Of course, a huge number of people don't have garages or can't get all their cars into their garages, so plugs will still be the default. This embedded charger would be more of a nice accessory.

        • "Wireless charging is a technology that our customers have told us they are interested in," GM's executive chief engineer of electrified vehicles, Pamela Fletcher, said.

          Just how many customers does GM have and what was the vote count? Simple majority or landslide?

        • by eth1 ( 94901 )

          This is exactly what I was thinking. The EM noise from transferring that much power like that seems like it would be insane. Don't go near it with any electronics?

          I would think a simple system where you essentially have an upside down pantograph on the bottom of the car would be the most straightforward way of doing it, as well as having the potential to power the car in motion as well. There could be some safety issues with exposed contacts on the floor, but requiring the pantograph to exert several hundre

        • There are other gotchas though such as what if stray pieces of conductive material get in the way? If the vehicle is going to actually charge at a reasonable rate then some stray piece of metal can be a real problem in terms of picking up energy and heating. You could carefully monitor the power on both sides but it's hard to say if the difference is going to heat something. Another is broadcasting all kinds of errant emissions. When you broadcast that much power even little screwups like not parking in the exact right spot or minor damage to the bottom of the car could create tons of unwanted noise at all kinds of frequencies.

          You included the key word in your own text. Broadcasting is specifically what they are not doing. Everybody agrees that a purely radiant broadcast is a terrible way to move power wirelessly. That's why WiTricity intends to use resonant antennas [wikipedia.org], as described here [witricity.com]. That prevents both heating of stray objects, because essentially no stray metal objects will be the right size to resonate, and prevents broadcast noise, because very nearly all the power is confined to the near field.

      • by AaronW ( 33736 )

        That's my feeling as well. They claim up to 90% efficiency if you park just right, but a cable is a lot more efficient. When I'm charging at 20KW (as I can do in my garage), I don't need a 2KW heater as well. Normally I charge at 10KW since there's a lot less line loss. I see an 8v drop between my meter and my charger when charging at 20KW. Though the cable gets warm I don't see any significant drop between the charger and my car. Just charging at 80A means I'm wasting 640 watts as heat in the 100 foot run

    • a wireless power supply sweet i need 1 for each room in my house & 1 for the office no more cords laying around to trip on.
    • wireless charging is a waste of energy

      There is no question that this will work. The question is, how efficiently, in comparison to a plug-in connection? Currently, the big disadvantage of electric cars is no longer range, but charging time. If we can 'gas up' as we are parked at a diner at 90% efficiency, that could be a tipping point for the technology.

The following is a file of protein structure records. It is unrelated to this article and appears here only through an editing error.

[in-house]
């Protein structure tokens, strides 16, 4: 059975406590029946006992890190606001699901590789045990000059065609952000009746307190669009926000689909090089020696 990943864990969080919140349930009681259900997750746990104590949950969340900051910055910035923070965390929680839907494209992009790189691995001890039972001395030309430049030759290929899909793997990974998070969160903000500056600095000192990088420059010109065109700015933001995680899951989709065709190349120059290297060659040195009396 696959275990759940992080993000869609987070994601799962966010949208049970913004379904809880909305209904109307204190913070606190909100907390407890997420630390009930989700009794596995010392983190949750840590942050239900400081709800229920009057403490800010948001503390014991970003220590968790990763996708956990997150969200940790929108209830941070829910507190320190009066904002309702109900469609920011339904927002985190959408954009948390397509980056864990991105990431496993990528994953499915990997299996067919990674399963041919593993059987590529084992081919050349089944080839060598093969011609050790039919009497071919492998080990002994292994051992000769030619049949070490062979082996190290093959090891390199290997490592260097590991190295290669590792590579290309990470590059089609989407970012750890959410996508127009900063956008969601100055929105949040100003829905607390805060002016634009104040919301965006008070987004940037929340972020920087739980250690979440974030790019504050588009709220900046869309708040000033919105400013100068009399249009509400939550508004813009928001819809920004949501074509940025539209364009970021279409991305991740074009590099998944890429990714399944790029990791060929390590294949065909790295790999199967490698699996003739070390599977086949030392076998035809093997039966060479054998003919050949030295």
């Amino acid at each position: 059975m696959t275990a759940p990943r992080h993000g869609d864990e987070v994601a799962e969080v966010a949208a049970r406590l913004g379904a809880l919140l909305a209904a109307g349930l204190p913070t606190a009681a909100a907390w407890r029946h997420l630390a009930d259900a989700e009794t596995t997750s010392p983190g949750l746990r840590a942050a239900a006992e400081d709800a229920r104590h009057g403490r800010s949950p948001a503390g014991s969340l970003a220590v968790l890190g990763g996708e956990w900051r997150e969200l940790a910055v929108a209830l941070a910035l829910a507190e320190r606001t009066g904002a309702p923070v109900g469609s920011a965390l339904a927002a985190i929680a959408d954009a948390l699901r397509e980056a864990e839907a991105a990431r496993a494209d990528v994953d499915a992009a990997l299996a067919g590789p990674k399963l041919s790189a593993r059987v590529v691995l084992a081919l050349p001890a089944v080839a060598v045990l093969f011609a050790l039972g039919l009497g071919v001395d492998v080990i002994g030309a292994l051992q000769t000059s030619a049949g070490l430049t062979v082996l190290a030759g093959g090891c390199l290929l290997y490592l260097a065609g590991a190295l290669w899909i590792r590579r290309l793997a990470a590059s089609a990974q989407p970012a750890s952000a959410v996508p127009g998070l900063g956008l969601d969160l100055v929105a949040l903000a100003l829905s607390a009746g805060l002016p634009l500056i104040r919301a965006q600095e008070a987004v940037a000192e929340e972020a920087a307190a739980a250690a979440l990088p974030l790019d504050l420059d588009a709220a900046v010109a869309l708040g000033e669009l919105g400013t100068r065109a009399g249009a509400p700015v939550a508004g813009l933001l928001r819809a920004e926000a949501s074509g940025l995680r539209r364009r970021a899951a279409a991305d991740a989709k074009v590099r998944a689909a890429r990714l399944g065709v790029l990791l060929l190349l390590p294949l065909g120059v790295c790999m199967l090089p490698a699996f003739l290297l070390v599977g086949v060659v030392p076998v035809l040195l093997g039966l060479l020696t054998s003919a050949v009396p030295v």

• by Mal-2 ( 675116 ) on Saturday December 24, 2016 @05:21AM (#53547443) Homepage Journal

    If we as a civilization have figured out how to dock spacecraft, and refuel planes in flight, surely we can figure out how to connect an autonomous car to a contact charger. It could be a port at bumper height and the car drives very slowly into it. It could be simple robots at the station itself. I'm not saying wireless charging doesn't have its place, but it is not a requirement for an autonomous vehicle infrastructure.

    • If we as a civilization have figured out how to dock spacecraft, and refuel planes in flight, surely we can figure out how to connect an autonomous car to a contact charger. It could be a port at bumper height and the car drives very slowly into it. It could be simple robots at the station itself. I'm not saying wireless charging doesn't have its place, but it is not a requirement for an autonomous vehicle infrastructure.

      ^^This, exactly! With the sophistication level of the robotics we already have in daily use, having cars either plug in or be plugged in would be a relatively trivial task. Granted, things like snow, ice, and dirt buildup, (among others), would cause problems - but they will also cause problems with wireless charging schemes. Not to mention the cost of repair. What's going to be more expensive - hiring a guy to fix or replace an above-ground piece of automation, or hiring a construction crew to dig up the a

    • We could have automated gasoline refueling already if we really wanted and needed to. But we didn't really want or need to. We don't need to do it for EVs, but we may want to. Its simply not that big of a deal to plug a car in.
    • Someone else posted this automatic charger: